In the case of the Mavs, minutes after accepting the job offer, Marshall joined the team’s owner Mark Cuban for a news conference, in which she told the media, “I want to do it for the sisterhood.” Such a commitment to the “sisterhood” is unlikely to be made by a male replacement. The connection between a female replacement and the victims can help the institution repair its stigmatized image and damaged relationships with constituents.
Seriously, try to imagine anyone other than a woman taking a CEO position and saying they are going to do it “for the sisterhood.” This kind of leadership sends major shock waves through the culture and helps shift our understanding of what it means to be a leader.
By finding ways to link women’s empowerment and safety with cultures that are known for being particularly male-dominated, like major league men’s sports, feminist philanthropists may find unique opportunities to create awareness and foster social change.
So much of what I worry about with corporate philanthropy is just how much it is used to grease the pill, so to speak, of the public swallowing all the damage that corporations do in the world. Corporate philanthropy asks us to believe, for example, that Nike cares about gender equality, even as much of its subjugation of labor in developing countries puts added pressure on women as both workers and providers, with very little given in wages in return.
The book makes a convincing argument that many corporations are not coming at gender equality in their philanthropy with a genuine interest in changing the circumstances for women. It also shows how much corporations continue to apply pressure to women’s lives, sometimes by demanding that they don’t have children so that they can put work first on their life agenda, or convincing women to take loans and enter into small business, even though they lack the supports and the know-how to ensure that the business has the best chance of success.
I would recommend that anyone interested in women’s empowerment read Moeller’s book, to recognize that the agenda for women’s equality can be seriously skewed by corporate interests.
While we continue to highlight and encourage corporate giving for women and girls here at Philanthropy Women, Moeller’s book helped me develop a more critical eye for where the corporate pressure for profits might be bleeding into the corporate do-goodism.
Similarly, in a recent issue of the New Yorker, Moeller has an essay called The Ghost Statistic that Haunts Women’s Empowerment.With this essay, Moeller brings much of her argument from the book into a more succinct narrative. She questions how one particular statistic came to be: the statistic that says that when women have control of money, they give 90% of it to their children and community. According to the essay, the reliability of this statistic is non-existent, which begs the question of how much we need to do in order for the data on women to become more detailed, validated, and replicated, in order to prove its value.
But Moeller also makes another valuable point. Even if the statistic is true, is that necessarily the recipe for a robust global economy? If women tend to give much of what they have away, how will they accumulate the capital necessary to sustain and grow business ventures? And will they end up in situations where they are simply the conduit for money that goes into the hands of more powerful and controlling entities in their families and communities?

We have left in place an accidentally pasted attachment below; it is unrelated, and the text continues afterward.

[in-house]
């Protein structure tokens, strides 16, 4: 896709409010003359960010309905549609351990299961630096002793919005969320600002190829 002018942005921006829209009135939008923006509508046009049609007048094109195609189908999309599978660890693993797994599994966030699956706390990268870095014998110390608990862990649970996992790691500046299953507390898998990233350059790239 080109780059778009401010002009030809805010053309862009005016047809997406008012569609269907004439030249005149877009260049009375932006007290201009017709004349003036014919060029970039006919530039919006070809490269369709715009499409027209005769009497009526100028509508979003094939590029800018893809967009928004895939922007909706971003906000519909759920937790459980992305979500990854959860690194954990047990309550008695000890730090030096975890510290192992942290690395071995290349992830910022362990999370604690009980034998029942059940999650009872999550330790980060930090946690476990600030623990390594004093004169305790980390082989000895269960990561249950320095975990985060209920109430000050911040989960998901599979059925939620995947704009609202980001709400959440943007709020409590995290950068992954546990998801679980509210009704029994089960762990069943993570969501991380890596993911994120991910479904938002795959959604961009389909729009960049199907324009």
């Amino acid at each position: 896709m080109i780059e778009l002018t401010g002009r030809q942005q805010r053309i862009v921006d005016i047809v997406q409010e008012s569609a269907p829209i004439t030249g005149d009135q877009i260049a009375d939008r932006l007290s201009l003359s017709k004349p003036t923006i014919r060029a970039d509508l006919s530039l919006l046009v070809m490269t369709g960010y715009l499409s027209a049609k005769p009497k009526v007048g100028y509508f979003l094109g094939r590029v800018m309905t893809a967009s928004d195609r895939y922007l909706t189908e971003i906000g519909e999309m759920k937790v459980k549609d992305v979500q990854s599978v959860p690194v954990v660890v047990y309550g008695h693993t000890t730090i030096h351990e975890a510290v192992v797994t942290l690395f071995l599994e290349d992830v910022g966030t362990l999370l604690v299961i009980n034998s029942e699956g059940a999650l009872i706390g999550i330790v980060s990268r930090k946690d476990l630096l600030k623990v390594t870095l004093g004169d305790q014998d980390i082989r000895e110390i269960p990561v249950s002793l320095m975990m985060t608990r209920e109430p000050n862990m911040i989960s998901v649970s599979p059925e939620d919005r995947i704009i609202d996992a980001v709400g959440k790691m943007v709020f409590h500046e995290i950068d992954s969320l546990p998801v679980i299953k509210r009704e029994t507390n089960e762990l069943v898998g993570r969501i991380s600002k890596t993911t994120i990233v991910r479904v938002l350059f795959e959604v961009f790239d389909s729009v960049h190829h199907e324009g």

Moeller’s book is provocative and in league with other sharp critiques of philanthropy circulating these days including Anand Giridharadas’Winners Take All and Edgar Villanueva’sDecolonizing Wealth. It’s a must-read for feminist philanthropists who want to take an approach to their work that will truly transform lives and avoids replicating, or further empowering, subjugating corporate systems.
Editor’s Note: Fascinating things are going on in the realm of giving circles and community giving projects. We are pleased to share this piece by Cheyenna Layne Weber, one of the founders of Solidarity Economy Giving Project in New York City, which aims to bring together donors in new ways.
From Cheyenna Layne Weber:
There are more than 2,000 solidarity economy organizations in New York City, most of them founded and maintained by women. These democratic, member-led groups take different legal forms, but hold certain values in common—social and racial justice, ecological sustainability, mutualism, and cooperation. They include low-income credit unions; cooperatives providing food, affordable housing, and childcare; cooperatives of farmers and workers; community gardens and land trusts; and community-supported agriculture. Together, these form a solidarity economy based on meeting material needs rather than making profits. (Explore these models in this short video.)
Women form solidarity economy organizations as creative solutions to systemic oppression faced in workplaces, families, housing, food systems, and financial institutions. Latinx women in Staten Island formed worker co-operatives that operate cleaning or childcare businesses while providing living wages and control over working conditions. Bangladeshi women in East New York grow food for their families in a community garden they control. In the Bronx in the 1980s, low-income women formed affordable housing co-operatives , which endure despite rising real estate values. Around that time, women of the Lower East Side formed a low-income credit union that not only continues to serve the immigrant community but has expanded to Harlem and Staten Island. In all five boroughs, no matter the race or ethnicity of the community, women are building a solidarity economy.